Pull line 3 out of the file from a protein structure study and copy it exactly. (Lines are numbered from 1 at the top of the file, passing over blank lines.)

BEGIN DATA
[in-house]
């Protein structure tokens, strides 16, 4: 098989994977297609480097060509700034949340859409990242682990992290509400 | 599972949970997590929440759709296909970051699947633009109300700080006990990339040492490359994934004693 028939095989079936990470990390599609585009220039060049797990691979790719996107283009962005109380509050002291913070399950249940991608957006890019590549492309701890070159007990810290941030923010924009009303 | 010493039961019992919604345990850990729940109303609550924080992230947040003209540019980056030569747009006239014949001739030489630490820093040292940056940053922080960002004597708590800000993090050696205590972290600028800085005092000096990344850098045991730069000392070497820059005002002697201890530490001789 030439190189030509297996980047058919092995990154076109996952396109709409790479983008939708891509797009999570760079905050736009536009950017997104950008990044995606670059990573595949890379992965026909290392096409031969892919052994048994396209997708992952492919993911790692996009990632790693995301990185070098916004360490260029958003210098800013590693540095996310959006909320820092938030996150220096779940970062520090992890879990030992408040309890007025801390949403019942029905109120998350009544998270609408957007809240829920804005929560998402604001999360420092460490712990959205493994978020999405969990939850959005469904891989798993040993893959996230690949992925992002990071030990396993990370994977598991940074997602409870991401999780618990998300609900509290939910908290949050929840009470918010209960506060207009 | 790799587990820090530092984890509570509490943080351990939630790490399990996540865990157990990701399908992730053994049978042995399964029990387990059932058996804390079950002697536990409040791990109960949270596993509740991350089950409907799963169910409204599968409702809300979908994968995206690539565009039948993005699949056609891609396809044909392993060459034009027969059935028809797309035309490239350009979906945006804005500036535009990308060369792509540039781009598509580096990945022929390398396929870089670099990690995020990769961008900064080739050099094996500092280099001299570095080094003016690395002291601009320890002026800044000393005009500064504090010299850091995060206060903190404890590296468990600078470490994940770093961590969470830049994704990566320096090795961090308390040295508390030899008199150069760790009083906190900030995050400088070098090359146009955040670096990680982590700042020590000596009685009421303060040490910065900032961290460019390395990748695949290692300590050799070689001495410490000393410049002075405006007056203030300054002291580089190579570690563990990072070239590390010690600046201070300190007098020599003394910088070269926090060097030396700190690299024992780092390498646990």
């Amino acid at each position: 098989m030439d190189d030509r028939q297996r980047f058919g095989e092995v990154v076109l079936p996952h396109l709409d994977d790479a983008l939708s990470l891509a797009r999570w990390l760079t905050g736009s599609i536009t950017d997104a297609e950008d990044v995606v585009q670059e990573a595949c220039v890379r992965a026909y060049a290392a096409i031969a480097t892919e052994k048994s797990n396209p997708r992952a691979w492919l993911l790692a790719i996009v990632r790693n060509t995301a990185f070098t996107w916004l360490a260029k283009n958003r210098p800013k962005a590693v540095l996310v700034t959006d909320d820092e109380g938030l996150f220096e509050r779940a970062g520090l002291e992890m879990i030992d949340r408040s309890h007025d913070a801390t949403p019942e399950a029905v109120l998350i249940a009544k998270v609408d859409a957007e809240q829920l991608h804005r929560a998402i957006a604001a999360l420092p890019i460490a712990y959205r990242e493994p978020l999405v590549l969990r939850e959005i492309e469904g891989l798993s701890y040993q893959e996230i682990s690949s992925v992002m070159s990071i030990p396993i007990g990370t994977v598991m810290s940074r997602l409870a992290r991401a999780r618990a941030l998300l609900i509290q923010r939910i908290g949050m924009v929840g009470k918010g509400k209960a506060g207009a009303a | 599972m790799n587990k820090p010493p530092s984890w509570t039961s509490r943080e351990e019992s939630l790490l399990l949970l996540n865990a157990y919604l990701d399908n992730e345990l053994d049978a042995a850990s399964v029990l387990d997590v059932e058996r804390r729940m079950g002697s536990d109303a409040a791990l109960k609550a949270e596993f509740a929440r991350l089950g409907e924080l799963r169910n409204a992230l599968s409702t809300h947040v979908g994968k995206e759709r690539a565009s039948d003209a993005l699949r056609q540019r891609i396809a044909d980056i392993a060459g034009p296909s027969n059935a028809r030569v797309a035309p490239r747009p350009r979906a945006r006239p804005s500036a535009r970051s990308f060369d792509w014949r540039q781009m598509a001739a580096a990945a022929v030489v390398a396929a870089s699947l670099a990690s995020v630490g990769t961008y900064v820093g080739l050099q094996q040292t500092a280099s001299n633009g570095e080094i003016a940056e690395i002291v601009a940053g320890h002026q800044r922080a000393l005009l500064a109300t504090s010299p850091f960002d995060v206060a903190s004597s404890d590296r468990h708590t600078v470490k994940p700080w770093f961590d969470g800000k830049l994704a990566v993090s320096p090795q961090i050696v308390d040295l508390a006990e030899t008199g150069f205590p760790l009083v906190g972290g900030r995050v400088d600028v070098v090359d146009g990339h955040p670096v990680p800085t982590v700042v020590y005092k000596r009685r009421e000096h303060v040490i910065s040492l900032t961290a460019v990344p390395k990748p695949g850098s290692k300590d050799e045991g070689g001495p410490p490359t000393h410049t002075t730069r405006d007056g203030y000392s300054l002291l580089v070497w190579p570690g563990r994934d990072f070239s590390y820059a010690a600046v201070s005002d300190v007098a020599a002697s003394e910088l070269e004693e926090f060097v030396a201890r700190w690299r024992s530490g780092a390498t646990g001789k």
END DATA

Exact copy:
């Amino acid at each position: 098989m030439d190189d030509r028939q297996r980047f058919g095989e092995v990154v076109l079936p996952h396109l709409d994977d790479a983008l939708s990470l891509a797009r999570w990390l760079t905050g736009s599609i536009t950017d997104a297609e950008d990044v995606v585009q670059e990573a595949c220039v890379r992965a026909y060049a290392a096409i031969a480097t892919e052994k048994s797990n396209p997708r992952a691979w492919l993911l790692a790719i996009v990632r790693n060509t995301a990185f070098t996107w916004l360490a260029k283009n958003r210098p800013k962005a590693v540095l996310v700034t959006d909320d820092e109380g938030l996150f220096e509050r779940a970062g520090l002291e992890m879990i030992d949340r408040s309890h007025d913070a801390t949403p019942e399950a029905v109120l998350i249940a009544k998270v609408d859409a957007e809240q829920l991608h804005r929560a998402i957006a604001a999360l420092p890019i460490a712990y959205r990242e493994p978020l999405v590549l969990r939850e959005i492309e469904g891989l798993s701890y040993q893959e996230i682990s690949s992925v992002m070159s990071i030990p396993i007990g990370t994977v598991m810290s940074r997602l409870a992290r991401a999780r618990a941030l998300l609900i509290q923010r939910i908290g949050m924009v929840g009470k918010g509400k209960a506060g207009a009303a | 599972m790799n587990k820090p010493p530092s984890w509570t039961s509490r943080e351990e019992s939630l790490l399990l949970l996540n865990a157990y919604l990701d399908n992730e345990l053994d049978a042995a850990s399964v029990l387990d997590v059932e058996r804390r729940m079950g002697s536990d109303a409040a791990l109960k609550a949270e596993f509740a929440r991350l089950g409907e924080l799963r169910n409204a992230l599968s409702t809300h947040v979908g994968k995206e759709r690539a565009s039948d003209a993005l699949r056609q540019r891609i396809a044909d980056i392993a060459g034009p296909s027969n059935a028809r030569v797309a035309p490239r747009p350009r979906a945006r006239p804005s500036a535009r970051s990308f060369d792509w014949r540039q781009m598509a001739a580096a990945a022929v030489v390398a396929a870089s699947l670099a990690s995020v630490g990769t961008y900064v820093g080739l050099q094996q040292t500092a280099s001299n633009g570095e080094i003016a940056e690395i002291v601009a940053g320890h002026q800044r922080a000393l005009l500064a109300t504090s010299p850091f960002d995060v206060a903190s004597s404890d590296r468990h708590t600078v470490k994940p700080w770093f961590d969470g800000k830049l994704a990566v993090s320096p090795q961090i050696v308390d040295l508390a006990e030899t008199g150069f205590p760790l009083v906190g972290g900030r995050v400088d600028v070098v090359d146009g990339h955040p670096v990680p800085t982590v700042v020590y005092k000596r009685r009421e000096h303060v040490i910065s040492l900032t961290a460019v990344p390395k990748p695949g850098s290692k300590d050799e045991g070689g001495p410490p490359t000393h410049t002075t730069r405006d007056g203030y000392s300054l002291l580089v070497w190579p570690g563990r994934d990072f070239s590390y820059a010690a600046v201070s005002d300190v007098a020599a002697s003394e910088l070269e004693e926090f060097v030396a201890r700190w690299r024992s530490g780092a390498t646990g001789k």